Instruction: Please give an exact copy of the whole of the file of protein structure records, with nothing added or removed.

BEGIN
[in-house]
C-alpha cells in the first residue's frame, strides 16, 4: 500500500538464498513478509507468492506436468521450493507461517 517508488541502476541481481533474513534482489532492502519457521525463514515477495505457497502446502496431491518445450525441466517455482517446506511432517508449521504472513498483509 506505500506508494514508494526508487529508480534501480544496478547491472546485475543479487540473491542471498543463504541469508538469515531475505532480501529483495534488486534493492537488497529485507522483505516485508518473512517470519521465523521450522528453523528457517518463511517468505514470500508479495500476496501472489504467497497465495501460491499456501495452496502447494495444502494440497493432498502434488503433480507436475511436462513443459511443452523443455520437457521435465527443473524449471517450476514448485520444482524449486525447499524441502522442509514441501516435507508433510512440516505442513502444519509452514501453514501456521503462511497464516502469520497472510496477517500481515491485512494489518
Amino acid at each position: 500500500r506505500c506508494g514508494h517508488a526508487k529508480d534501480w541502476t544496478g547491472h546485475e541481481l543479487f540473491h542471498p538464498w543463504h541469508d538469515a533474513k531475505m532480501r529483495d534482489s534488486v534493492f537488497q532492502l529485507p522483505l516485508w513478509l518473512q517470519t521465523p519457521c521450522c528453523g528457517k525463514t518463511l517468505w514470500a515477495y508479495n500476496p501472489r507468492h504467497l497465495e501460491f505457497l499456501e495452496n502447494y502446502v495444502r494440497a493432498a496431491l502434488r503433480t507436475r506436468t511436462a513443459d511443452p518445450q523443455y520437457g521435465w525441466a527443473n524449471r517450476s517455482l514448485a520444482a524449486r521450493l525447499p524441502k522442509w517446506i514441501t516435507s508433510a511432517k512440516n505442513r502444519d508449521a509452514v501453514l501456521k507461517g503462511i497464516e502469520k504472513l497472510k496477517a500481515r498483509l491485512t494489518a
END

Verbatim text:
[in-house]
C-alpha cells in the first residue's frame, strides 16, 4: 500500500538464498513478509507468492506436468521450493507461517 517508488541502476541481481533474513534482489532492502519457521525463514515477495505457497502446502496431491518445450525441466517455482517446506511432517508449521504472513498483509 506505500506508494514508494526508487529508480534501480544496478547491472546485475543479487540473491542471498543463504541469508538469515531475505532480501529483495534488486534493492537488497529485507522483505516485508518473512517470519521465523521450522528453523528457517518463511517468505514470500508479495500476496501472489504467497497465495501460491499456501495452496502447494495444502494440497493432498502434488503433480507436475511436462513443459511443452523443455520437457521435465527443473524449471517450476514448485520444482524449486525447499524441502522442509514441501516435507508433510512440516505442513502444519509452514501453514501456521503462511497464516502469520497472510496477517500481515491485512494489518
Amino acid at each position: 500500500r506505500c506508494g514508494h517508488a526508487k529508480d534501480w541502476t544496478g547491472h546485475e541481481l543479487f540473491h542471498p538464498w543463504h541469508d538469515a533474513k531475505m532480501r529483495d534482489s534488486v534493492f537488497q532492502l529485507p522483505l516485508w513478509l518473512q517470519t521465523p519457521c521450522c528453523g528457517k525463514t518463511l517468505w514470500a515477495y508479495n500476496p501472489r507468492h504467497l497465495e501460491f505457497l499456501e495452496n502447494y502446502v495444502r494440497a493432498a496431491l502434488r503433480t507436475r506436468t511436462a513443459d511443452p518445450q523443455y520437457g521435465w525441466a527443473n524449471r517450476s517455482l514448485a520444482a524449486r521450493l525447499p524441502k522442509w517446506i514441501t516435507s508433510a511432517k512440516n505442513r502444519d508449521a509452514v501453514l501456521k507461517g503462511i497464516e502469520k504472513l497472510k496477517a500481515r498483509l491485512t494489518a